MicroRNA-125b is a key epigenetic regulatory factor that promotes nuclear transfer reprogramming.
ABSTRACT: Somatic cell nuclear transfer (SCNT)-mediated reprogramming is a rapid, efficient, and sophisticated process that reprograms differentiated somatic cells to a pluripotent state. However, many factors in this elaborate reprogramming process remain largely unknown. Here, we report that the microRNA (miR) miR-125b is an important component of SCNT-mediated reprogramming. Luciferase reporter assay, quantitative PCR, and Western blotting demonstrated that miR-125b directly binds the 3'-untranslated region of SUV39H1, encoding the histone-lysine N-methyltransferase SUV39H1, to down-regulate histone H3 lysine-9 tri-methylation (H3K9me3) in SCNT embryos. Furthermore, the miR-125b/SUV39H1 interaction induced loss of SUV39H1-mediated H3K9me3, caused heterochromatin relaxation, and promoted the development of SCNT embryos. Transcriptome analyses of SCNT blastomeres indicated that HNF1 homeobox B (HNF1B), a gene encoding a transcription factor downstream of and controlled by the miR-125b/SUV39H1 axis, is important for conferring developmental competence on preimplantation embryos. We conclude that miR-125b promotes SCNT-mediated nuclear reprogramming by targeting SUV39H1 to decrease the deposition of repressive H3K9me3 modifications.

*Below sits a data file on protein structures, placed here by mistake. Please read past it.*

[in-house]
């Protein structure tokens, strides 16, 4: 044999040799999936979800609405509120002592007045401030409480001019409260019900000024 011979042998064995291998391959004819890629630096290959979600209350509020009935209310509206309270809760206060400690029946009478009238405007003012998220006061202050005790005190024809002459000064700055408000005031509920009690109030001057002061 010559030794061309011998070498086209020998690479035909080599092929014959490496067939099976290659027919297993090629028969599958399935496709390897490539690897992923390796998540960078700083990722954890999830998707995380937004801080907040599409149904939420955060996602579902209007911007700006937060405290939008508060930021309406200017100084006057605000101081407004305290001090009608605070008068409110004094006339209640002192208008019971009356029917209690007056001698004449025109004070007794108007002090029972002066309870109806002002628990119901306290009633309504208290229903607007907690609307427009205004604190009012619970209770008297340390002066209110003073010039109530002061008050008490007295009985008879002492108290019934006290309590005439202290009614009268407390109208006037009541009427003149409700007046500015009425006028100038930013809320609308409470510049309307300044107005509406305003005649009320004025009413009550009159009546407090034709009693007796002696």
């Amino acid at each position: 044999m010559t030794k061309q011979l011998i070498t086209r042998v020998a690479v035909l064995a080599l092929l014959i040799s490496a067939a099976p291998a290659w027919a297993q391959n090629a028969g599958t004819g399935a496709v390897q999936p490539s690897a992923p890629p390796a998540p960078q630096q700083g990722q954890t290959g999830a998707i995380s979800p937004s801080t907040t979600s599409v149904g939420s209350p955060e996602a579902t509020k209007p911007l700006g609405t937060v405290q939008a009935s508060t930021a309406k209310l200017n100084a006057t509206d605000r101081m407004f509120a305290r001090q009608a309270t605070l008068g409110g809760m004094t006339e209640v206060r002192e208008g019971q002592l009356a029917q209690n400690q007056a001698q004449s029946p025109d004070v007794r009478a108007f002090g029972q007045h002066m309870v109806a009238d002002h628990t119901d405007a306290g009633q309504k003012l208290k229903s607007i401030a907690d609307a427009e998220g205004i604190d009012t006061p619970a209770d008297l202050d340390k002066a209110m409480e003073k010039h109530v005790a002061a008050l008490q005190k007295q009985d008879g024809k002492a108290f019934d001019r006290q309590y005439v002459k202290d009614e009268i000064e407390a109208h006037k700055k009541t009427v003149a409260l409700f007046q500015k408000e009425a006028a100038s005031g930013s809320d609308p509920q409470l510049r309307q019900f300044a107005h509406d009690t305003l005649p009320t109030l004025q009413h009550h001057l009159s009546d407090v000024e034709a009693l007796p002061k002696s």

Project description:The efficiency of somatic cell nuclear transfer (SCNT) is low due to the strong resistance of somatic donor cells to epigenetic reprogramming. Many epigenetic drugs targeting DNA methylation and histone acetylation have been used in attempts to improve the in vitro and in vivo development of SCNT embryos. H3K9me3 has been shown to be an important reprogramming barrier for generating induced pluripotent stem cells (iPSCs) and SCNT embryos in mice and humans. In this study, we examined the effects of selective siRNA and chemical inhibition of H3K9me3 in somatic donor cells on the in vitro development of bovine SCNT embryos. Chaetocin, an inhibitor of SUV39H1/H2, was supplemented during the culture of donor cells. In addition, the siRNA knockdown of SUV39H1/H2 was performed in the donor cells. The effects of chaetocin and siSUV39H1/H2 on H3K9me3 and H3K9ac were quantified using flow cytometry. Furthermore, we assessed chaetocin treatment and SUV39H1/H2 knockdown on the blastocyst formation rate. Both chaetocin and siSUV39H1/H2 significantly reduced and elevated the relative intensity level of H3K9me3 and H3K9ac in treated fibroblast cells, respectively. siSUV39H1/H2 transfection, but not chaetocin treatment, improved the in vitro development of SCNT embryos. Moreover, siSUV39H1/H2 altered the expression profile of the selected genes in the derived blastocysts, similar to those derived from in vitro fertilization (IVF). In conclusion, our results demonstrated H3K9me3 as an epigenetic barrier in the reprogramming process mediated by SCNT in bovine species, a finding which supports the role of H3K9me3 as a reprogramming barrier in mammalian species. Our findings provide a promising approach for improving the efficiency of mammalian cloning for agricultural and biomedical purposes.